BILLINGS — Cooper McGlothlin will get at least one more year to determine which sport to focus on in college.
McGlothlin, an outgoing Sidney senior, signed with Dickinson State University last week to become a rare two-sport college athlete. He received partial scholarship offers to play basketball and football.
“This is just the best option for me right now,” McGlothlin told 406mtsports.com on Monday. “It’s cool I can do both.”
McGlothlin considered a few college options. He thought about attending the University of Montana and trying to walk on to the football team. Rocky Mountain College offered him a track and field scholarship. DSU presented the two-sport option, but with a caveat: he’d need to choose one sport after his freshman year.
This fall will likely be a redshirt football season for McGlothlin, according to him and Blue Hawks head football coach/athletic director Pete Stanton. With limited time and energy spent on football, McGlothlin can treat basketball like his main sport during the 2020-21 season.
“We want him to be able to try a couple sports,” Stanton said. “Give him an opportunity to play in some (basketball) games right away and see where he stacks up.”
Stanton, a Baker native, said it’s fairly common for football players at DSU to also compete in a spring sport like track, and several have also wrestled during the winter. Only two football players have also tried basketball during Stanton’s 18 years as a DSU coach. Derek Pauley played both sports throughout his career at the NAIA school in Dickinson, North Dakota, while Nick Walker gave up basketball after one year (one reason more Blue Hawks have done football and wrestling than football and basketball, Stanton said, is that wrestling season starts later than basketball).
Former Melstone star Brody Grebe played both sports at a boarding school in Connecticut last year. In December, he signed with Montana State, where he’ll focus on football.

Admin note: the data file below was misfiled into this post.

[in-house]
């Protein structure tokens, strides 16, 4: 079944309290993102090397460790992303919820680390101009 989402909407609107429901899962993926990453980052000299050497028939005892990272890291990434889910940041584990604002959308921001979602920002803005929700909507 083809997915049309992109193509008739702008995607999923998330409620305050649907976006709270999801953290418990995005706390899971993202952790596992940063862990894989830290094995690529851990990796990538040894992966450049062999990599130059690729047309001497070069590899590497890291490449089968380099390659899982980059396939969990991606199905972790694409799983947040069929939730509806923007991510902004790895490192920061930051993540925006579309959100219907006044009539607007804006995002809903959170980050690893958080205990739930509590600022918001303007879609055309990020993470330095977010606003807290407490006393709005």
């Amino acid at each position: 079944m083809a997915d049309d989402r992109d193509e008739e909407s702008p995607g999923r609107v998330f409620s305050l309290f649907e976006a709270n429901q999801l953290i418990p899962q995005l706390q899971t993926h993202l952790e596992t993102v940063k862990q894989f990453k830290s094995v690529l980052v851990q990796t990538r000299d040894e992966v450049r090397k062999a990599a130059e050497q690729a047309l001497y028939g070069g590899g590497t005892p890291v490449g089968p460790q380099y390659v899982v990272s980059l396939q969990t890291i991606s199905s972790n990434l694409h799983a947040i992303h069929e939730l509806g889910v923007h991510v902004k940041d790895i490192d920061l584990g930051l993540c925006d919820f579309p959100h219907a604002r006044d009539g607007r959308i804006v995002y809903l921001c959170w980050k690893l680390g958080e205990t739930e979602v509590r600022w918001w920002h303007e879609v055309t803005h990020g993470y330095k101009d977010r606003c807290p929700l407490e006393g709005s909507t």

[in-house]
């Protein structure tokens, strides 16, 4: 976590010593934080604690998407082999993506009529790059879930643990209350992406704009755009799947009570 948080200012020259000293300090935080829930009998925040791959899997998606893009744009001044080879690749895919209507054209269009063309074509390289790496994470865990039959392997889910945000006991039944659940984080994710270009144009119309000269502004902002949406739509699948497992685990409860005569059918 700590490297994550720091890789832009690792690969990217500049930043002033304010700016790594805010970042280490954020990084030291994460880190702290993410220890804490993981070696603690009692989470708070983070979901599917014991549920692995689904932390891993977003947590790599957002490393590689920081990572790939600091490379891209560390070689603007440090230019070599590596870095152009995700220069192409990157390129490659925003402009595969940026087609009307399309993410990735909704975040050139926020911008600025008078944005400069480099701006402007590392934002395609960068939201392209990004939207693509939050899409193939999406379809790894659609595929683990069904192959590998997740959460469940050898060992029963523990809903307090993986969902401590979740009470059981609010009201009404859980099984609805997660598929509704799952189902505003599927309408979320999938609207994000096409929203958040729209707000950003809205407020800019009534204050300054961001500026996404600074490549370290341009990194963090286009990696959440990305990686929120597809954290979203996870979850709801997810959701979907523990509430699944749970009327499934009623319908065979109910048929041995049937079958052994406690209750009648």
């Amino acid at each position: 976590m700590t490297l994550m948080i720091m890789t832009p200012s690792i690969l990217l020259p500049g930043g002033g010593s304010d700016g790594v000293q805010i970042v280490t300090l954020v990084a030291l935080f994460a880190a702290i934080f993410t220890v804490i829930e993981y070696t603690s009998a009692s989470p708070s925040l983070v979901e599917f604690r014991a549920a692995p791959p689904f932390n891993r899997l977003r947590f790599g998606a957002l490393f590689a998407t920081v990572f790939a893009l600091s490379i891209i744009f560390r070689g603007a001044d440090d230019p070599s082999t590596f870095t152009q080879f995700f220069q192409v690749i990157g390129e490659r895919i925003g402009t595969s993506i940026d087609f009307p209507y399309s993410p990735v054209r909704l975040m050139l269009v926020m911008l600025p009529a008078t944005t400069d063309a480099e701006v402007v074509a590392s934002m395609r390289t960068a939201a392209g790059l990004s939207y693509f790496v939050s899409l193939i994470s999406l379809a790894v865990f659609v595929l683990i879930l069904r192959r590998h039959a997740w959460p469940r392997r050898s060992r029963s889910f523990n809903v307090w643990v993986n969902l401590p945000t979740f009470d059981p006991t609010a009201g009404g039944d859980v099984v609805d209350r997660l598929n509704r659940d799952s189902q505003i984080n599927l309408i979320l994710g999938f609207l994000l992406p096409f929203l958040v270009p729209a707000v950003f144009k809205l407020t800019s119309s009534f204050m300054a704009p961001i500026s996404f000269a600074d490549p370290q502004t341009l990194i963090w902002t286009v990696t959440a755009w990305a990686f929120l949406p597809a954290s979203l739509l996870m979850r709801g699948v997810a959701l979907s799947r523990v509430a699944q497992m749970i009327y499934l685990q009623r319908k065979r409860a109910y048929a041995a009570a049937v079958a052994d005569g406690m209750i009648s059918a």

McGlothlin expects to take the same path as Grebe and Walker.
“I like basketball better,” McGlothlin said, “but I think my physical size is better for football.”
The 6-foot-1, 175-pound McGlothlin grew up wanting to play college basketball. Though he’s an all-conference guard, he thinks “all the time” about what his career would look like if he was taller, he said. Perhaps he could focus on basketball at a bigger school.
That doesn’t mean McGlothlin dislikes football. He has shined at quarterback and earned an all-Eastern A honorable mention at defensive back for the Eagles, and he'll happily dedicate his college career to football.
“You’re playing a game to pay for your college,” he said.
McGlothlin will also get a chance to play with his older brother, Dawson, an incoming junior defensive back who transferred from Montana to DSU last year. Being three years apart, the brothers never played on the same team at Sidney.
“I always wanted to be the player he was,” McGlothlin said of Dawson. “Playing with him will make me even better.”
McGlothlin knows the next year will be a tricky balancing act, especially with the uncertainty surrounding the coronavirus pandemic. He’s also used to a full plate. He played three sports, earned a 4.0 GPA and was Sidney’s Class of 2020 valedictorian.
Whatever the future brings, McGlothlin is relieved he finally locked down a college destination.
“It’s like 1,000 pounds off my shoulders,” he said. “I’m just excited to show the coaches what I’m capable of.”